“Good” Victims and Hot Coffee

At this point we have all heard of both James Kirkland Batson and Clarence Earl Gideon and their respective cases. One person’s name you may have not heard of is Stella Liebeck. Her case may not have been criminal in nature, and her case was never going to make it to the Supreme Court, but I think she has something in common with Gideon and Batson.

And in fact, you probably have heard of Stella Liebeck’s case, but you most likely did not associate her name with her case. You already know the story. A woman spills coffee, which of course, is hot, on herself. Then, the woman sues McDonalds for millions of dollars and wins. And now frivolous lawsuits are out of control. 

Stella Liebeck was the plaintiff in the McDonalds hot coffee case, but that story you have heard does not even scratch the surface of the truth. The reason the story above is the one everyone knows is because of corporate smear campaign and the media bought it. We have been tricked, yet we still believe this case is the poster-child for lawsuits run amok.

The fact is McDonalds was serving their coffee at near boiling temperatures. And over the years this practice had burned hundreds of people with seemingly no consequences. Liebeck was hospitalized for eight days and had to undergo skin grafting during that time. She subsequently underwent medical treatment for another two years. (Source)

Liebeck was even unwilling to sue McDonalds initially. All she wanted was McDonalds to cover her actual out-of-pocket medical expenses, which amounted to $20,000. McDonalds offered her $800, and they refused to offer a penny more. Stella had no choice but to take McDonalds to court.

The truth is, Stella Liebeck is a hero. Not only was her claim completely valid, it was her case that brought to light a clearly unsafe business practice and the practice stopped before it killed someone. She was a working-class victim, and she took on a multi-billion-dollar corporation and won.

Stella Liebeck took on seemingly impossible odds and overcame those odds; however, Liebeck never received the acclaim she is due. She passed away in 2004.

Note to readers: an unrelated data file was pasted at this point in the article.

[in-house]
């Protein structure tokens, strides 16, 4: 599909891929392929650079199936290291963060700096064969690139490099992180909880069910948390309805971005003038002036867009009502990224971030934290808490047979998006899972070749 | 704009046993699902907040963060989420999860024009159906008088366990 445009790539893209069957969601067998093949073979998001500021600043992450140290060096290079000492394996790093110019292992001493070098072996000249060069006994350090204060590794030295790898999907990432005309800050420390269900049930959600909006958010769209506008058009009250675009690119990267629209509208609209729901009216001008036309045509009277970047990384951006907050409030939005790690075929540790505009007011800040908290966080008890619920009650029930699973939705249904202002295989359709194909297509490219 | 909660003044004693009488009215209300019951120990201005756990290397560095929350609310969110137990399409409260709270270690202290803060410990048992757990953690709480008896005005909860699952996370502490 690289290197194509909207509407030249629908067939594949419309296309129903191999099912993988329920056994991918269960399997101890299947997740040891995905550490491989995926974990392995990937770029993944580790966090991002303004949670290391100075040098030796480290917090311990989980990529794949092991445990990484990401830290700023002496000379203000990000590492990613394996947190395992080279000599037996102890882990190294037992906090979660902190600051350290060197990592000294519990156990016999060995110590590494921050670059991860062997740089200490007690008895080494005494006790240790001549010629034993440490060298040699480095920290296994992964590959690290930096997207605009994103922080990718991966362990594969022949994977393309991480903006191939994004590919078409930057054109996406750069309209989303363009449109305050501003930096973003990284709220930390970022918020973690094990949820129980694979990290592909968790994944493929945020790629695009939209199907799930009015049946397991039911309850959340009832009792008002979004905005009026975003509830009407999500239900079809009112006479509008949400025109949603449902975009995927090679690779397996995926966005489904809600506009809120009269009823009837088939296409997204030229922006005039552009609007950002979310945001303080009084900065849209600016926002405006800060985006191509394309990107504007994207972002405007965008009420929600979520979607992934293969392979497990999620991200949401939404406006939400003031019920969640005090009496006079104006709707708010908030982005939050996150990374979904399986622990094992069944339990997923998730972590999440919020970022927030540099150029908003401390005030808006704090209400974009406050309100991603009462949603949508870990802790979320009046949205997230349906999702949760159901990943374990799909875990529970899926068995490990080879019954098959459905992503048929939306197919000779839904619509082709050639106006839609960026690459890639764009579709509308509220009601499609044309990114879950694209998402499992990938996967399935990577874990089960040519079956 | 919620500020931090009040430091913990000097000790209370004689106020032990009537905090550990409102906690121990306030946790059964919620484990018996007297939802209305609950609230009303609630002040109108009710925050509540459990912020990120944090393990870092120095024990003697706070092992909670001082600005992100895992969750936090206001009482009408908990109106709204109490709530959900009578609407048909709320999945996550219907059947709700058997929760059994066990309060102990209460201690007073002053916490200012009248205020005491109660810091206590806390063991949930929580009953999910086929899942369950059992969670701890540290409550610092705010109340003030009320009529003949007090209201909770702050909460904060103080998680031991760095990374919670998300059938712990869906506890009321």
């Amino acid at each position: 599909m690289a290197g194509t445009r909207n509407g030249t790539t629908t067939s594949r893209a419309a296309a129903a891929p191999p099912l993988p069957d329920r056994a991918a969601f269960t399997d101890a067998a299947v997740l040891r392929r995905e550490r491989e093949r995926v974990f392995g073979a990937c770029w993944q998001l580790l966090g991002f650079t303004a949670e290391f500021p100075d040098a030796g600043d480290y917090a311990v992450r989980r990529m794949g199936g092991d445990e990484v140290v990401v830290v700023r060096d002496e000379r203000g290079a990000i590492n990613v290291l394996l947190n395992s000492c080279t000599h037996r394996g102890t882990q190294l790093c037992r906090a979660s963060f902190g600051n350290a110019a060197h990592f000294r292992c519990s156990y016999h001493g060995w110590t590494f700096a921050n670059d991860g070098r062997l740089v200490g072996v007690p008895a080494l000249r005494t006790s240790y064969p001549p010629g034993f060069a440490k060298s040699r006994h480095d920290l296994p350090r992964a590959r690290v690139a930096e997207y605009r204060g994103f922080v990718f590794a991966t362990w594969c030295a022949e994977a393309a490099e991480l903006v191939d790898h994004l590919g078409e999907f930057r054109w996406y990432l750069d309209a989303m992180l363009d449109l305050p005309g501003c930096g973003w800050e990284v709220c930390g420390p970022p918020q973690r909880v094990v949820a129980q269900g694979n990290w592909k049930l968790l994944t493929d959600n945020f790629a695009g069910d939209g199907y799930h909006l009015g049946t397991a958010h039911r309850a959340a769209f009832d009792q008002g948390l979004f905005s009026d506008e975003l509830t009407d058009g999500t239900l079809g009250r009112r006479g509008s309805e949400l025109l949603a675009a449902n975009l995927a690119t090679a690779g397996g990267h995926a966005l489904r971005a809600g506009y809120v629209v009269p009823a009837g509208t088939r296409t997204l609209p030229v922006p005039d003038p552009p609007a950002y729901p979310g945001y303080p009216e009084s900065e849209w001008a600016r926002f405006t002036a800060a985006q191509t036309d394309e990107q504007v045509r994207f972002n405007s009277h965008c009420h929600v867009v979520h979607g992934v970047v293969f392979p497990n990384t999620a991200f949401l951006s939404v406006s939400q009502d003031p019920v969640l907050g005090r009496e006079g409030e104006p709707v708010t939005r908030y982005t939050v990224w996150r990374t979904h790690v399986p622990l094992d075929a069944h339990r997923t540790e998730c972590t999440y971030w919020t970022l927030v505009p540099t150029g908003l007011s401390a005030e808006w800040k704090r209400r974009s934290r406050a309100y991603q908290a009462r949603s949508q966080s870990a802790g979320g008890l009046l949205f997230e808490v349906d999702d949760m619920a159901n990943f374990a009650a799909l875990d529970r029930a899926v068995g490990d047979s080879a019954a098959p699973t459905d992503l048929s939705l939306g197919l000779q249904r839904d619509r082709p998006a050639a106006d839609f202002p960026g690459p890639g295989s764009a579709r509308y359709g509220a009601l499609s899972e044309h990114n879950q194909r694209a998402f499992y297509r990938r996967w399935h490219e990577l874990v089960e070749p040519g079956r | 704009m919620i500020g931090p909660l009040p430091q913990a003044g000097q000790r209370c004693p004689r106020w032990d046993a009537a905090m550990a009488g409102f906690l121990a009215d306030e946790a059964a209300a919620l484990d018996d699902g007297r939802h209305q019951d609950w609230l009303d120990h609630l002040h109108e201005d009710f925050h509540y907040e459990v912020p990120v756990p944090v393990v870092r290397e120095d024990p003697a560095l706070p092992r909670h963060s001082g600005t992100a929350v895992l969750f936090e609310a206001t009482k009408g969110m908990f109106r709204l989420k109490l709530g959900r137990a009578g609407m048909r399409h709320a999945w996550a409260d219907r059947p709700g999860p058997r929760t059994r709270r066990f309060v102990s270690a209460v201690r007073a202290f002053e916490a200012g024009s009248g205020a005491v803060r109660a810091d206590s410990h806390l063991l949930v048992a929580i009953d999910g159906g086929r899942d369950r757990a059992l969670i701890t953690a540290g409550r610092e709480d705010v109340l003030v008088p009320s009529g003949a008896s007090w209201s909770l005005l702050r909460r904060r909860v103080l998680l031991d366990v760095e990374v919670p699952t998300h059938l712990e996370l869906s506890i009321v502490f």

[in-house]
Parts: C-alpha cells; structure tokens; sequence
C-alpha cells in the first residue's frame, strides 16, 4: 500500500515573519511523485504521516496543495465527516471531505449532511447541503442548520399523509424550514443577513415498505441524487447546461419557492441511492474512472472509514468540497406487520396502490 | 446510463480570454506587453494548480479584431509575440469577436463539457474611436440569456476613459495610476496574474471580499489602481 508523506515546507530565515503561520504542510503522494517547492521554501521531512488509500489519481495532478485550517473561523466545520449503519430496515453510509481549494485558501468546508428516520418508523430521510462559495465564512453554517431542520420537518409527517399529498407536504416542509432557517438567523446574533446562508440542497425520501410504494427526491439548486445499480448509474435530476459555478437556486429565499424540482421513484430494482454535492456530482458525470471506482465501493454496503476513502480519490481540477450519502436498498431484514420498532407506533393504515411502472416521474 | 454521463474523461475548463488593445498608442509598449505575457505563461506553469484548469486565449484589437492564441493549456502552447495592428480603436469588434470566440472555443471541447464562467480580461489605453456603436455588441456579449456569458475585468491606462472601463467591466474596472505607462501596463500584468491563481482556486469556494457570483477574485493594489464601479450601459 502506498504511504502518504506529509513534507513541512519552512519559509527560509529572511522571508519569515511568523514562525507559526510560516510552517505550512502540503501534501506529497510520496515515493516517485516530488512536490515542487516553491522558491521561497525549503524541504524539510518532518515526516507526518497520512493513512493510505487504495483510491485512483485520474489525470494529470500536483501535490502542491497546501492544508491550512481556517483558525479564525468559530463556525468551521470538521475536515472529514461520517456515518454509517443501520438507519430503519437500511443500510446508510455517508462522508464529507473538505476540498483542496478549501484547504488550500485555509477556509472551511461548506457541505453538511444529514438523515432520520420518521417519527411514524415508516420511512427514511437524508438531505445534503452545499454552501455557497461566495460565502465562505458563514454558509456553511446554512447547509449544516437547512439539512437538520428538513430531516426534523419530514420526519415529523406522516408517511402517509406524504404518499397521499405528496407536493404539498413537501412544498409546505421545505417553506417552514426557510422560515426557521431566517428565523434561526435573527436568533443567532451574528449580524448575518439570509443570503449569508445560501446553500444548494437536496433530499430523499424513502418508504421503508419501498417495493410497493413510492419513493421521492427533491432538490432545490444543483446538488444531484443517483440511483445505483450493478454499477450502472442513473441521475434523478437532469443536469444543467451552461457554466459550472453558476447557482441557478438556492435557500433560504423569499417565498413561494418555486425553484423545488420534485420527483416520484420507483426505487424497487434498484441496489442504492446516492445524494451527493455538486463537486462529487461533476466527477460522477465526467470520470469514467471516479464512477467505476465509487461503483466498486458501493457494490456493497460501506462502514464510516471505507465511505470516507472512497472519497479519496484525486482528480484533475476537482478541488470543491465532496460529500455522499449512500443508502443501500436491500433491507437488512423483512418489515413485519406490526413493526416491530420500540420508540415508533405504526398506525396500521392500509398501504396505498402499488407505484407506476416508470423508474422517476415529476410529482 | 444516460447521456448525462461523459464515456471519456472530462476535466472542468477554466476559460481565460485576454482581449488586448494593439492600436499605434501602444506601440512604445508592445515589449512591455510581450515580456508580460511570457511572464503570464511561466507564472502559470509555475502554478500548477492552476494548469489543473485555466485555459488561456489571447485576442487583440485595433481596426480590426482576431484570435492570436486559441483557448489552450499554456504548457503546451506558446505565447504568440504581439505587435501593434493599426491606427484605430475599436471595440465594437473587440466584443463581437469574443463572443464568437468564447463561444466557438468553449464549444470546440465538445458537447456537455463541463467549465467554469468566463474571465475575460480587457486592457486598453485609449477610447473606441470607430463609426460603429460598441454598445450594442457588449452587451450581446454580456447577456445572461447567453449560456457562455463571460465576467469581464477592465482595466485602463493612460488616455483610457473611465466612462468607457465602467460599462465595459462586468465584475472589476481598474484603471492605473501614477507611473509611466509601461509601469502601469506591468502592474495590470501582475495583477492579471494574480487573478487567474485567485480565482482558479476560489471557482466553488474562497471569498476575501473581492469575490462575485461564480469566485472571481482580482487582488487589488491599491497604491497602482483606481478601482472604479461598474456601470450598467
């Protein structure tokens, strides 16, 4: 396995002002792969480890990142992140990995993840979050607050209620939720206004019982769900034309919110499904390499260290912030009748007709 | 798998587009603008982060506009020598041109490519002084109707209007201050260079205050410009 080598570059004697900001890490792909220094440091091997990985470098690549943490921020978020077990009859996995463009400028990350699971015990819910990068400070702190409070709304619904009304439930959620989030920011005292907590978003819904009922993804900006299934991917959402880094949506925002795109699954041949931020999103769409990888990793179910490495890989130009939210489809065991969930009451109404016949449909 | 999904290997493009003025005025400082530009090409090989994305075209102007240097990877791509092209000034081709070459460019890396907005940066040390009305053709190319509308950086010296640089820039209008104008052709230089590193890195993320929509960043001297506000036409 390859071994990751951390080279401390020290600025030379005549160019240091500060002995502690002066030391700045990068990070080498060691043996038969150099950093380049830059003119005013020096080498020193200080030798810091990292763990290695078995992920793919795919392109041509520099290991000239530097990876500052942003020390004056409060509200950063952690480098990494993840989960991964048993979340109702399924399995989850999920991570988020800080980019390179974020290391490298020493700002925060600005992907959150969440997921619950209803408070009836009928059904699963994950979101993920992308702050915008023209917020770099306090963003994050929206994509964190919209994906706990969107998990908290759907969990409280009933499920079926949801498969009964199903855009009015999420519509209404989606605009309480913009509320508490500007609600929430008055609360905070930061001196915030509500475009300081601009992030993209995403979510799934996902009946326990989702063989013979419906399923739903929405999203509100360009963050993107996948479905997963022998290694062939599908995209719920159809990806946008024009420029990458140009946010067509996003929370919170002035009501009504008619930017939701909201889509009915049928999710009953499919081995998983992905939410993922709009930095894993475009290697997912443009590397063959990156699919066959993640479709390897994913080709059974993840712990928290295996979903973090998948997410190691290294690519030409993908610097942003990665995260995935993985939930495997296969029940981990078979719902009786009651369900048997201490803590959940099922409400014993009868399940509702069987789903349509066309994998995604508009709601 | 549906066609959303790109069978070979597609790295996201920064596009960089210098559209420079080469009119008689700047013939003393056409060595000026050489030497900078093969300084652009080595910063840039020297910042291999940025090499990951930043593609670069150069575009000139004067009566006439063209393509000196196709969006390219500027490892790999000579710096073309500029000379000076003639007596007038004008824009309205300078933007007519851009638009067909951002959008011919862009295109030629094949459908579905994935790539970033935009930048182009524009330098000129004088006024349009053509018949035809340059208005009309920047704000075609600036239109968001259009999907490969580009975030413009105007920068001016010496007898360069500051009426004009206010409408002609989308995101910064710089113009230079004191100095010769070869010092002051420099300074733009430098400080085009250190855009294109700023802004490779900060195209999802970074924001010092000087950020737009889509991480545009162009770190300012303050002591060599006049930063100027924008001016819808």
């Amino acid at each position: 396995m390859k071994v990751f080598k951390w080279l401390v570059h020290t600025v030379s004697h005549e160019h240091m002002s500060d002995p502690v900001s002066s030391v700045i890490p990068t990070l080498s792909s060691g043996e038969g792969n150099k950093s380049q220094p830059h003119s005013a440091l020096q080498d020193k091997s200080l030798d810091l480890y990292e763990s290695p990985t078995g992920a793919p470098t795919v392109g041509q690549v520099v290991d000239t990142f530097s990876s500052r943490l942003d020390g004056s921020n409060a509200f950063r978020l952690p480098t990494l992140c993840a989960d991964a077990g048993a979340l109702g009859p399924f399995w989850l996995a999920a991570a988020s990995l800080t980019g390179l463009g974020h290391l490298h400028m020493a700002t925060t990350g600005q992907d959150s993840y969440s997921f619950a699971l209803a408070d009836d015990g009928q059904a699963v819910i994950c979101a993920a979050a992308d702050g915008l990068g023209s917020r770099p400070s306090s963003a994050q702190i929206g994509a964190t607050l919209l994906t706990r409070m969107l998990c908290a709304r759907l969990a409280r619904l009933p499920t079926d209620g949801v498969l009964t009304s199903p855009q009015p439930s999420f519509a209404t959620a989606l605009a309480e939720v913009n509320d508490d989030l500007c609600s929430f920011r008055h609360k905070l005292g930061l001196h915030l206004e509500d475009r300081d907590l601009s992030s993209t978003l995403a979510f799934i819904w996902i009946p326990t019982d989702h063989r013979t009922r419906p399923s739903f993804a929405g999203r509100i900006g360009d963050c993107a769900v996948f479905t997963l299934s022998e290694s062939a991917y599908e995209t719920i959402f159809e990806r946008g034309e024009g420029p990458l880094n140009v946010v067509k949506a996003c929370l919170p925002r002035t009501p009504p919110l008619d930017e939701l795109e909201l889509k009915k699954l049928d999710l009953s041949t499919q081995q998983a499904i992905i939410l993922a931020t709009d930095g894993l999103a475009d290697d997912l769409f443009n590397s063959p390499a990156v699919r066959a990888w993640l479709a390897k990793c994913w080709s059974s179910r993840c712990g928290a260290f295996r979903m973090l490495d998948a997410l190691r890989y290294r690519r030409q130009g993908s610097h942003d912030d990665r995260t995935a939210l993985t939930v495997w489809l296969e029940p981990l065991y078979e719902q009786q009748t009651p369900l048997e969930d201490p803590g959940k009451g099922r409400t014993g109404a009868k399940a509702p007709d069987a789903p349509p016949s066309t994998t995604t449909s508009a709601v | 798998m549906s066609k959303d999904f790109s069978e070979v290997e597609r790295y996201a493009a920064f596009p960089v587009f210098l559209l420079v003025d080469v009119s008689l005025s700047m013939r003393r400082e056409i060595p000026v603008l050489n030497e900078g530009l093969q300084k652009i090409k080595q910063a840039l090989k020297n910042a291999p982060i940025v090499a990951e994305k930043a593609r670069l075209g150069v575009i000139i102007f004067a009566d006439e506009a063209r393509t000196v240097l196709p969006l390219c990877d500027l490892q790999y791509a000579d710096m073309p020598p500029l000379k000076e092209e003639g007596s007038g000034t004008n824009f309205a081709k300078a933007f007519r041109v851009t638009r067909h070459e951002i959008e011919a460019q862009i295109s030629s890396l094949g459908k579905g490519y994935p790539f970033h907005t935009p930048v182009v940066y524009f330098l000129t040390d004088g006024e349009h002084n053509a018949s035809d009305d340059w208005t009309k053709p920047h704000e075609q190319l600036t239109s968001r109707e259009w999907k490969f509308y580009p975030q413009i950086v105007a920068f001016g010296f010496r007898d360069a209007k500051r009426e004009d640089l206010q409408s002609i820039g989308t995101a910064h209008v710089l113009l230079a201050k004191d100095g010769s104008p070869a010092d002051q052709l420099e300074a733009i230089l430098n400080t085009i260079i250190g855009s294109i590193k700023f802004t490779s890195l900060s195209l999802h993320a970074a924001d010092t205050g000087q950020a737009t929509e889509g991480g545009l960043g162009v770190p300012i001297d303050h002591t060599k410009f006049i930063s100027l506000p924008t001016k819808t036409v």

What Liebeck has in common with Batson and Gideon is the fact that she was not necessarily a “good” victim. Batson and Gideon were criminals who were being tried for crimes they allegedly committed, and Liebeck through her own fault spilled the hot coffee on herself.

But the facts show Batson, Gideon, and Liebeck were victims who realized they had been wronged. And it was their cases that made the world a better place, even in some small manner, and even if it was not their goal to.

Reading the excerpt from Sally Engle Merry’s Rights Talk and the Experience of Law for class on Monday helped me understand the way society has treated Liebeck, as well as Batson and Gideon. I believe her exploration and explanation of the distinct experience for “good” victims and “bad” victims are part of the reason they are not viewed as heroes. 

I chose to write my last blog post on this subject because I believe it is important to note that the criminal justice system is not perfect. And while change can be achieved through it, you might still get dragged through the mud in the end. Batson and Gideon are not widely considered heroes who took on the criminal justice system, and Liebeck is not considered a hero at all, even though she did what seemed impossible.

However, as we learn about cases like these and these individuals I hope we remember that even if the odds are against us, we should not give up. That is what I believe is the real takeaway from these stories, even if some may never see it that way. 

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2 Responses to “Good” Victims and Hot Coffee

  1. theruraljuror says:

    Thank you for this post. I’ve been feeling very cynical as of late, and you’ve reminded me that even though this system is in many ways stacked against the average person there are ways to navigate it to our advantage. However, I’d be curious to know how many people have ended up on the opposite side of this scenario. How many people stuck with the $800 compensation and then either couldn’t or just simply didn’t pursue further action. How could we make the courts more accessible to the average person? SHOULD they be more accessible to the average person? In some ways I can see the benefits of a more inclusive and easily navigatable system, but I feel like what we’ve seen about public defenders makes it a little harder to justify adding more cases to the system as a whole. Either way, I really appreciate this post, it’s really been thought provoking.

  2. brendanfoley1 says:

    This post does a great job in highlighting the disparity between society’s views of “good” and “bad” victims and the (hopefully) impartial courts. This reminds me of the debate about whether the court should consider public opinion in their ruling that we discussed after reading the Speluncean Explorers. The examples you cited make it pretty apparent that the public opinion is not always based on actual fact or sound logic, and is usually subject to bias. Just because the majority of the population believes that someone is guilty or that a law is just does not mean that a judge or jury should necessarily agree, as they are obligated to analyze the law and base their verdict on the facts of the case while the general public has no such obligation.

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